Replacing the front door is a fairly straightforward process, but resizing the interior doors could prove to be a costly and time-consuming affair. For this process, it might be wise to look for any financial aid programmes. Additionally, you should make sure adequate lighting is provided and that a few strategically placed grab-on bars are installed to make things as easy as possible.
Ramps are another thing that comes to mind, but did you know that instead of buying them, you could rent them? For temporary loss of mobility, renting a ramp might be the more preferential option. Another benefit of renting is that you may try a few options until you find the right choice for your individual needs.
- Free-standing ramps, which could be both permanent or temporary, are an excellent option. They are made from many types of materials and are quite sturdy and dependable.
- Next, you should consider the running length–the higher the doorway is, the longer the ramp has to be. The ramp also needs a flat landing space in front of the doorway, so a person can reorient themselves properly, and prevent the wheels from rolling back on themselves.
- It’s also good to keep in mind that permanent ramps, in some areas or neighbourhoods, require a building permit.
- You might consider installing the ramp in front of the backdoor or the garage, if it’s a more convenient point of entry for you, as sometimes that may be the option that makes the most sense.
All flooring, needless to say, should be slip-resistant, and when there’s lots of wheelchair traffic to be expected, consider replacing the floor with hard-wearing materials, such as laminate and vinyl. Carpets, especially deep pile, can cause a lot of trouble and should be removed to improve safety, but if you absolutely must have one, go for a low pile.
Stair Lifts & Elevators
In a multi-storey home, one of the most practical solutions are the stairlift and the elevator. The stairlift is the cheaper alternative to make your home more wheelchair accessible. Elevators aren’t cheap, but they are the best alternative for wheelchair users with very limited mobility. Another upside is that they tend to increase your property value.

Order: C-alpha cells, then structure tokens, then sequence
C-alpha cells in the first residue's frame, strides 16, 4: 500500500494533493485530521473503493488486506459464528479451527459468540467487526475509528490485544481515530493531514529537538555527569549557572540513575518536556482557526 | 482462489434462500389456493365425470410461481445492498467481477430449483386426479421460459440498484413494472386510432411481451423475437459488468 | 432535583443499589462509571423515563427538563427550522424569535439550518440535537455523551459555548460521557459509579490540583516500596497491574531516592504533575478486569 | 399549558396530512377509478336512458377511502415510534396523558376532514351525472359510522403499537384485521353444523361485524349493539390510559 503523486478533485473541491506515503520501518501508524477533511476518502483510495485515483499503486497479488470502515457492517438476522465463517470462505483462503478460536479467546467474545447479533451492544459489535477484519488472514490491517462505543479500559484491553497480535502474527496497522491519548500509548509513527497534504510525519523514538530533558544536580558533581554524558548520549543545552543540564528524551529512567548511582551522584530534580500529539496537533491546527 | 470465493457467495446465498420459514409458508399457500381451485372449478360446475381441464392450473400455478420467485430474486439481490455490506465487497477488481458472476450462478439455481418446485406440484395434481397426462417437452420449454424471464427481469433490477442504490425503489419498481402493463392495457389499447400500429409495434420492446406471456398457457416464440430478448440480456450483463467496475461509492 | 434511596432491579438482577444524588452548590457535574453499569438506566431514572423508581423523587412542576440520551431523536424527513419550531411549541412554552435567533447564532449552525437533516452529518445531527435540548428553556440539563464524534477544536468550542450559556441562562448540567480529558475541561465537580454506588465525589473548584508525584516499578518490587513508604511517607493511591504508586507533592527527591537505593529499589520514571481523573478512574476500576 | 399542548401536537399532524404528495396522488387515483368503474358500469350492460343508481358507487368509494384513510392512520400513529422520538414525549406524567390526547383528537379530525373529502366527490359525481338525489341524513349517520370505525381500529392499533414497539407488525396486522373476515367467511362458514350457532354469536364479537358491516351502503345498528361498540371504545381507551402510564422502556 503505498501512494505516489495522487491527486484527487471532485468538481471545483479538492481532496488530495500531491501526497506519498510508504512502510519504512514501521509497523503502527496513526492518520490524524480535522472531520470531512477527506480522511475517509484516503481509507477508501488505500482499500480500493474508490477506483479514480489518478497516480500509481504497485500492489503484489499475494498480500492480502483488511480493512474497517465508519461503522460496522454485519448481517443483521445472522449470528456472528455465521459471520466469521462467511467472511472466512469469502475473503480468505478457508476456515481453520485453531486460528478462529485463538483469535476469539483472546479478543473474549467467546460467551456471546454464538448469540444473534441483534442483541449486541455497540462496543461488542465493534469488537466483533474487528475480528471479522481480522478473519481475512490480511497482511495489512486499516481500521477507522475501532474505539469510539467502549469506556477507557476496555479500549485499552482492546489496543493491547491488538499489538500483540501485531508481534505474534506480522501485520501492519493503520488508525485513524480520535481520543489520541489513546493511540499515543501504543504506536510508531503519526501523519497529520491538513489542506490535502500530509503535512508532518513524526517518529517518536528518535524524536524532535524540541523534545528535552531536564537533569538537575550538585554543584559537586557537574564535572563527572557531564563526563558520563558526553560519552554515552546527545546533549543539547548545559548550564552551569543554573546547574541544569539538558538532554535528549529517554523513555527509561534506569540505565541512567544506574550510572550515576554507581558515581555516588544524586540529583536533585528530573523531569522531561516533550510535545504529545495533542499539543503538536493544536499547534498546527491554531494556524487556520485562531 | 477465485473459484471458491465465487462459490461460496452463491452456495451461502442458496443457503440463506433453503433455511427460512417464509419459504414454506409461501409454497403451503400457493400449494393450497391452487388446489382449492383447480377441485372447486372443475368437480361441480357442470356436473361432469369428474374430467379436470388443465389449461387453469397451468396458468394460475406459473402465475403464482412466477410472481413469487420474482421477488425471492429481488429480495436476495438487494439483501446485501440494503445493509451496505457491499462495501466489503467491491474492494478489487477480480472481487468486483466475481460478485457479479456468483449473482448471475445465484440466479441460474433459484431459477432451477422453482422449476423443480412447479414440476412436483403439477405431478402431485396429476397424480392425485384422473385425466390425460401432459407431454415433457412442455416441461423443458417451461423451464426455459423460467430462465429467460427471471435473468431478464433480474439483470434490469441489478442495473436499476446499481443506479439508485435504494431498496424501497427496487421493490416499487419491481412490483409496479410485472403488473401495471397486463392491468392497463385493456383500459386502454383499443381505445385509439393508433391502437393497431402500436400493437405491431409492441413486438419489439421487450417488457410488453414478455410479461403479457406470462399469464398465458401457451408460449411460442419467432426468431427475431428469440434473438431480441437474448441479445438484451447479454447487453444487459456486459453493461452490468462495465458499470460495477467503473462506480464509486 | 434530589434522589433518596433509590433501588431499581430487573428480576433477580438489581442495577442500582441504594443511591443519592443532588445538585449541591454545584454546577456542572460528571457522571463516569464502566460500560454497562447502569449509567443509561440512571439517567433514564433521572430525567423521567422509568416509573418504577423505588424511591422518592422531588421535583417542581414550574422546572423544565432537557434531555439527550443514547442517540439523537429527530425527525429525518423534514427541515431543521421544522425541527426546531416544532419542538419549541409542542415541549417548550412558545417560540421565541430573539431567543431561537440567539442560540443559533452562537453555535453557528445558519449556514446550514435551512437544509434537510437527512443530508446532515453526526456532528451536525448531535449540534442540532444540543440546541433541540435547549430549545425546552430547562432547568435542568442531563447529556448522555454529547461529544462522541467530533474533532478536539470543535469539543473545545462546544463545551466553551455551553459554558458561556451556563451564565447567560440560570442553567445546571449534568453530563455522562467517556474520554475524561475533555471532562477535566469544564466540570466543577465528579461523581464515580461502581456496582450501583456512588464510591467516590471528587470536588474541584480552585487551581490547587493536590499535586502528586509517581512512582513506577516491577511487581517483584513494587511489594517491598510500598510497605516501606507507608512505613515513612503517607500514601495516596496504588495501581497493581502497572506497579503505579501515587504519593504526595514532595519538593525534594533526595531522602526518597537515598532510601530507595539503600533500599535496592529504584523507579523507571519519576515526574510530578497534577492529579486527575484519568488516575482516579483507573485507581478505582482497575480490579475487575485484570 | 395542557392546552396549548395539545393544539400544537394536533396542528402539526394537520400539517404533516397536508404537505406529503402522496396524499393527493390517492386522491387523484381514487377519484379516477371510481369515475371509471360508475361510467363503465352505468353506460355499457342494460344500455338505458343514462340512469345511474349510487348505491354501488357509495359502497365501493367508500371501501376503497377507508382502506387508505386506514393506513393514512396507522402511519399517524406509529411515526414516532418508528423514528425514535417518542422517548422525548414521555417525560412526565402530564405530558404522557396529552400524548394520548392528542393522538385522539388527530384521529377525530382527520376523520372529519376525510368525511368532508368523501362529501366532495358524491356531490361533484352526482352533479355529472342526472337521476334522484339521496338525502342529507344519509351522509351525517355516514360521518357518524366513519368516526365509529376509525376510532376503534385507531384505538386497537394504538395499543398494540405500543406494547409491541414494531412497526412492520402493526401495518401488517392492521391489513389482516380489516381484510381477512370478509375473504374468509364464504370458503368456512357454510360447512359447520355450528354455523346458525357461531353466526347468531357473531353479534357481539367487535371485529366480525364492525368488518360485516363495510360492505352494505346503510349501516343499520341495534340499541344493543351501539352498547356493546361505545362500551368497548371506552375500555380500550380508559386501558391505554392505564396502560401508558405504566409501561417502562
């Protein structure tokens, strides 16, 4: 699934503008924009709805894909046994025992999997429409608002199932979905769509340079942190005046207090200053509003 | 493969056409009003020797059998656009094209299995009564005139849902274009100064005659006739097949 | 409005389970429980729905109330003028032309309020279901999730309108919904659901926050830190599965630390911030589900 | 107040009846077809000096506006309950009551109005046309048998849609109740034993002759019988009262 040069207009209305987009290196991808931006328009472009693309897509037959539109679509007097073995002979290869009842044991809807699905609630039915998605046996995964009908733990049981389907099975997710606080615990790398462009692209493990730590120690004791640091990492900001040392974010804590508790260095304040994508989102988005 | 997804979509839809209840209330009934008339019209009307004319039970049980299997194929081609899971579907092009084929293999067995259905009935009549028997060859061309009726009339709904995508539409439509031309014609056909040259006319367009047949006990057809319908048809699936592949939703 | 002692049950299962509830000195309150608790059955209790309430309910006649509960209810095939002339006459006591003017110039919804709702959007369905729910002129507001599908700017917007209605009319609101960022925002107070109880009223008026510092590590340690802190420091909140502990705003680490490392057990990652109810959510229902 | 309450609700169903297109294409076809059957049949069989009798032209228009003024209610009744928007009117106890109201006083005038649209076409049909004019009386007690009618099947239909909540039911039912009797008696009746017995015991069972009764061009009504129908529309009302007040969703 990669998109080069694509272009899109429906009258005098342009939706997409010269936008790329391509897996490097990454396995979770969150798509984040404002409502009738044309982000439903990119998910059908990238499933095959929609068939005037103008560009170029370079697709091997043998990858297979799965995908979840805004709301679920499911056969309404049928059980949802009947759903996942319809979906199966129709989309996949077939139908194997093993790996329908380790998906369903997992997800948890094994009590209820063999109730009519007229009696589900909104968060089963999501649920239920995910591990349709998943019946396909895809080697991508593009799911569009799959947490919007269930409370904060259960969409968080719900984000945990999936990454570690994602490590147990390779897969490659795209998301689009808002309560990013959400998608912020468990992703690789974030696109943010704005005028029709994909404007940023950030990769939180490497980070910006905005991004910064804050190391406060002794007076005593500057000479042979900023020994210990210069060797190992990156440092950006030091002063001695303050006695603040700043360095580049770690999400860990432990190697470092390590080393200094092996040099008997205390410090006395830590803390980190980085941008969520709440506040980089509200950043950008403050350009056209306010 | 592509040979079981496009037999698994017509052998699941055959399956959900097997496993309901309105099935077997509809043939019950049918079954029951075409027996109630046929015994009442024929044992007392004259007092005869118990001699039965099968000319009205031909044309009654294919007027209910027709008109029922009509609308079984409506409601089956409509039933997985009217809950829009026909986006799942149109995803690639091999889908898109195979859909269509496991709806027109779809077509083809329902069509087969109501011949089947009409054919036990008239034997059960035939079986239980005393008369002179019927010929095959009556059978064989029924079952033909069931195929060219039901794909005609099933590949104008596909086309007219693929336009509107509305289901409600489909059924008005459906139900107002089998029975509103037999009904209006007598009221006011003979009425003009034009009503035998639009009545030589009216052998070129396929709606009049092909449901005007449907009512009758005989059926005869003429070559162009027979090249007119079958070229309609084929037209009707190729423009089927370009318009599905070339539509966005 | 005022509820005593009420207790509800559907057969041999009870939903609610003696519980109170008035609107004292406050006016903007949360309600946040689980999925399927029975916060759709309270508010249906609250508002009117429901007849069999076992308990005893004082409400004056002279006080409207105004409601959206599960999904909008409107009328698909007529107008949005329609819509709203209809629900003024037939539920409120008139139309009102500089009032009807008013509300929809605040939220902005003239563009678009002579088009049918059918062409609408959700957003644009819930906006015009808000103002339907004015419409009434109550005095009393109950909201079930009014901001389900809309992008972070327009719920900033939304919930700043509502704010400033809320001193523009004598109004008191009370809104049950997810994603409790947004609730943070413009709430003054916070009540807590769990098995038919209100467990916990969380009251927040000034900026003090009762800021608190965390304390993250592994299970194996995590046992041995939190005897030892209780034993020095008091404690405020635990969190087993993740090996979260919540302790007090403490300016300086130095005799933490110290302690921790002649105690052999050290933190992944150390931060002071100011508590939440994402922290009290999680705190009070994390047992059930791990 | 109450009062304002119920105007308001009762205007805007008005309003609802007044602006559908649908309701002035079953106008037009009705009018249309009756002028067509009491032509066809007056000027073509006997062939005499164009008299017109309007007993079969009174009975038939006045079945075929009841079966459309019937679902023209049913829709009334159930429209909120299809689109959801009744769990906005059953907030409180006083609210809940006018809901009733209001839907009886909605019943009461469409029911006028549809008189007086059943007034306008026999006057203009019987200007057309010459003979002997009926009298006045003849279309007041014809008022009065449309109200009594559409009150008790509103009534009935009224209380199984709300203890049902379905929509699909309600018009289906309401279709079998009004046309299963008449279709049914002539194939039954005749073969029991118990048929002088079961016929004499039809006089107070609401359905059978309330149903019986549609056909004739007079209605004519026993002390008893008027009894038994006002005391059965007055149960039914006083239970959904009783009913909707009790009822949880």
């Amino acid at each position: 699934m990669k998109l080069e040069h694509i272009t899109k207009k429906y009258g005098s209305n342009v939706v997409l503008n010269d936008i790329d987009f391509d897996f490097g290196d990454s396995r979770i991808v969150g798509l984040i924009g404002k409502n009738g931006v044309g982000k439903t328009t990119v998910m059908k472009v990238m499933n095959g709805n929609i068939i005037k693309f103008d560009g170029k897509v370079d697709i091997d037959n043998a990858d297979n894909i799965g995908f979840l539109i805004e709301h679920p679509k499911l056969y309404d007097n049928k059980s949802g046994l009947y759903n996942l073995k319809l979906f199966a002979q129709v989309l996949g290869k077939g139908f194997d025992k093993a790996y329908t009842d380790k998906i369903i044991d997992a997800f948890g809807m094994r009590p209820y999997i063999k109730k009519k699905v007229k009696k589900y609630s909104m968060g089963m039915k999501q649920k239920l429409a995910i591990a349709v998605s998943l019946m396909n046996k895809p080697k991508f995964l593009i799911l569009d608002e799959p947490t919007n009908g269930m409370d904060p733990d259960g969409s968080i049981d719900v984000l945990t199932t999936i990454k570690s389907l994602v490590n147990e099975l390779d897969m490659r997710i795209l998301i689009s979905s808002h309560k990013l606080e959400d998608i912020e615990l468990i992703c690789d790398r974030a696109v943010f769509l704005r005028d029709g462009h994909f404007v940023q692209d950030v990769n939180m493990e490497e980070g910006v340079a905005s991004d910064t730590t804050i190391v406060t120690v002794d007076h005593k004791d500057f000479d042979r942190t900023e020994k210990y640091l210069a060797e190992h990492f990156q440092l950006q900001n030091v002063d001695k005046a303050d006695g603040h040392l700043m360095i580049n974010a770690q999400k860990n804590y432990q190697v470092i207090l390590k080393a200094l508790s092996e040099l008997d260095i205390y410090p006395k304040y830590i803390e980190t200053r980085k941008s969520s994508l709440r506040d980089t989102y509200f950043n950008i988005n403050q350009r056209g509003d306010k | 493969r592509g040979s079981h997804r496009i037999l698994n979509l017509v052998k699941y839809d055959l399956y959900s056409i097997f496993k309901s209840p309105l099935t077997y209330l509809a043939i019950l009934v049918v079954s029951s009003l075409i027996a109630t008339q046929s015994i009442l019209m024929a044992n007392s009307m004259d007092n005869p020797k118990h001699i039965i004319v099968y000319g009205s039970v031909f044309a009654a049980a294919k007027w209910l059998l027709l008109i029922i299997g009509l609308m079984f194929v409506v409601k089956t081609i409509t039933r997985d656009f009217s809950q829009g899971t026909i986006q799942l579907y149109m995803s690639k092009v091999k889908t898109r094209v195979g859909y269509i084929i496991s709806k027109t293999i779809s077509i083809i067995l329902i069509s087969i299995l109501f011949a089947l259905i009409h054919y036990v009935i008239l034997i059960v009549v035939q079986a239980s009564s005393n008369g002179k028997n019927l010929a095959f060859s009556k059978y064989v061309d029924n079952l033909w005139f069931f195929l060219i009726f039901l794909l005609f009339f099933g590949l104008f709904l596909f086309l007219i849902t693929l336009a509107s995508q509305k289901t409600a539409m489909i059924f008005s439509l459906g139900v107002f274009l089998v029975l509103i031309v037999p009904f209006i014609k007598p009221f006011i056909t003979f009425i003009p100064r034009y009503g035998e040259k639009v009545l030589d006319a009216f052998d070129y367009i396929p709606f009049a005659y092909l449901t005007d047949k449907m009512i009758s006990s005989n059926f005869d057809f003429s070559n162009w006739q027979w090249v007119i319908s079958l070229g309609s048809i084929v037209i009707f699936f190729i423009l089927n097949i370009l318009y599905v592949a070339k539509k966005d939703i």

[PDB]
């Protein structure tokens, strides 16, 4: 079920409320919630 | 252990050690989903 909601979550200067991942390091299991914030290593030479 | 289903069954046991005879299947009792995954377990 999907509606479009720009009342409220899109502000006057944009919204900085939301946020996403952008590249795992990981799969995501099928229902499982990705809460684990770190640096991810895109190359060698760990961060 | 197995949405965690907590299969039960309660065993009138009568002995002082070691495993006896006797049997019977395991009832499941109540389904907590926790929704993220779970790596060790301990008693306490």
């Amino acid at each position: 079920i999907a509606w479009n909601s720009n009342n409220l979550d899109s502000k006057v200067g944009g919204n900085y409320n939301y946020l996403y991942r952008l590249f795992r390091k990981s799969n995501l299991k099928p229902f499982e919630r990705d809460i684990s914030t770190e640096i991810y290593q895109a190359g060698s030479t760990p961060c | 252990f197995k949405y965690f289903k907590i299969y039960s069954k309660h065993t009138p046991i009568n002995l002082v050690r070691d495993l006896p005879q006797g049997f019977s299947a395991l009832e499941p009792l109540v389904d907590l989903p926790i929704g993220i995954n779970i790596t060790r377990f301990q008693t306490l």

Bathrooms are areas of your house that you will have to put a lot of thought and planning into. If you have a large bathroom, you might find this process easier, as you will have more than adequate space for enough clearance. Here are some main points to consider:
- Toilet height should be around 450mm to allow for an easy transfer from the wheelchair. You could buy either a raised toilet seat or a bariatric seat, based on your individual needs.
- The rim of the sink should be at 850mm, with sufficient space for the knees underneath.
- When it comes to showers and tubs, the cheaper option is a low threshold tub. If the budget allows it, go for a walk-in tub, as they tend to be very comfortable and safe.
- You should also install a few grab-on bars to make things easier and improve accessibility.
- If you are designing your bathroom for someone with very limited mobility, consider investing in equipment such as a person hoist or bariatric equipment (such as shower chairs and cushions), as they are quite useful for transferring overweight individuals from wheelchairs to bathtubs and shower seats.
Retrofitting and adapting your entire home to be more accessible is no easy task, but with proper planning and carefully explored financial aid options, it is more than doable. Don’t forget to check what Housing Adaptation Grants are provided by your local authority. Here are some other domestic assistance and financial aid options you might consider:
– My Aged Care: for people over 65, they help both the elderly and people living with disability
– NDIS: offers funding for design and construction to homes as part of a package, for those under 65
– Commonwealth Home Support Program: they help seniors and provide services ranging from domestic assistance to home modifications
– Home Care Packages: offers a variety of home care packages depending on your individual requirements.